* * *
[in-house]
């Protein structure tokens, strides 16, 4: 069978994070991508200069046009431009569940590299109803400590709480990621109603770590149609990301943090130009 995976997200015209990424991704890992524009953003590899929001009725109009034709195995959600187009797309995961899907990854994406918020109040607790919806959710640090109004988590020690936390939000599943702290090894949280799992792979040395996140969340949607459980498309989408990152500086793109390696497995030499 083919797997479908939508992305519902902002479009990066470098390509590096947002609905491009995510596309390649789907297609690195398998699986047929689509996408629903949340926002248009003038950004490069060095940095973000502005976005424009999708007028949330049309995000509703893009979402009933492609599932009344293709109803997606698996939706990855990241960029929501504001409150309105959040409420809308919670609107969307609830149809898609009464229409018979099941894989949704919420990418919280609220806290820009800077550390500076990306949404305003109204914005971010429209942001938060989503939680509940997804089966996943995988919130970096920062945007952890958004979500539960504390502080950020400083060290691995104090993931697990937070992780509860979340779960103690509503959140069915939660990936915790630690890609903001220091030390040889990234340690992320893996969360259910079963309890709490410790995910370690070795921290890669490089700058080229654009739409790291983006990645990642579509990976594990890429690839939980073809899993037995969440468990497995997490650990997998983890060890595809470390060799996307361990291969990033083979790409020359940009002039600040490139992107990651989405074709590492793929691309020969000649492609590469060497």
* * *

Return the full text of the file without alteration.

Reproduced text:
[in-house]
């Protein structure tokens, strides 16, 4: 069978994070991508200069046009431009569940590299109803400590709480990621109603770590149609990301943090130009 995976997200015209990424991704890992524009953003590899929001009725109009034709195995959600187009797309995961899907990854994406918020109040607790919806959710640090109004988590020690936390939000599943702290090894949280799992792979040395996140969340949607459980498309989408990152500086793109390696497995030499 083919797997479908939508992305519902902002479009990066470098390509590096947002609905491009995510596309390649789907297609690195398998699986047929689509996408629903949340926002248009003038950004490069060095940095973000502005976005424009999708007028949330049309995000509703893009979402009933492609599932009344293709109803997606698996939706990855990241960029929501504001409150309105959040409420809308919670609107969307609830149809898609009464229409018979099941894989949704919420990418919280609220806290820009800077550390500076990306949404305003109204914005971010429209942001938060989503939680509940997804089966996943995988919130970096920062945007952890958004979500539960504390502080950020400083060290691995104090993931697990937070992780509860979340779960103690509503959140069915939660990936915790630690890609903001220091030390040889990234340690992320893996969360259910079963309890709490410790995910370690070795921290890669490089700058080229654009739409790291983006990645990642579509990976594990890429690839939980073809899993037995969440468990497995997490650990997998983890060890595809470390060799996307361990291969990033083979790409020359940009002039600040490139992107990651989405074709590492793929691309020969000649492609590469060497």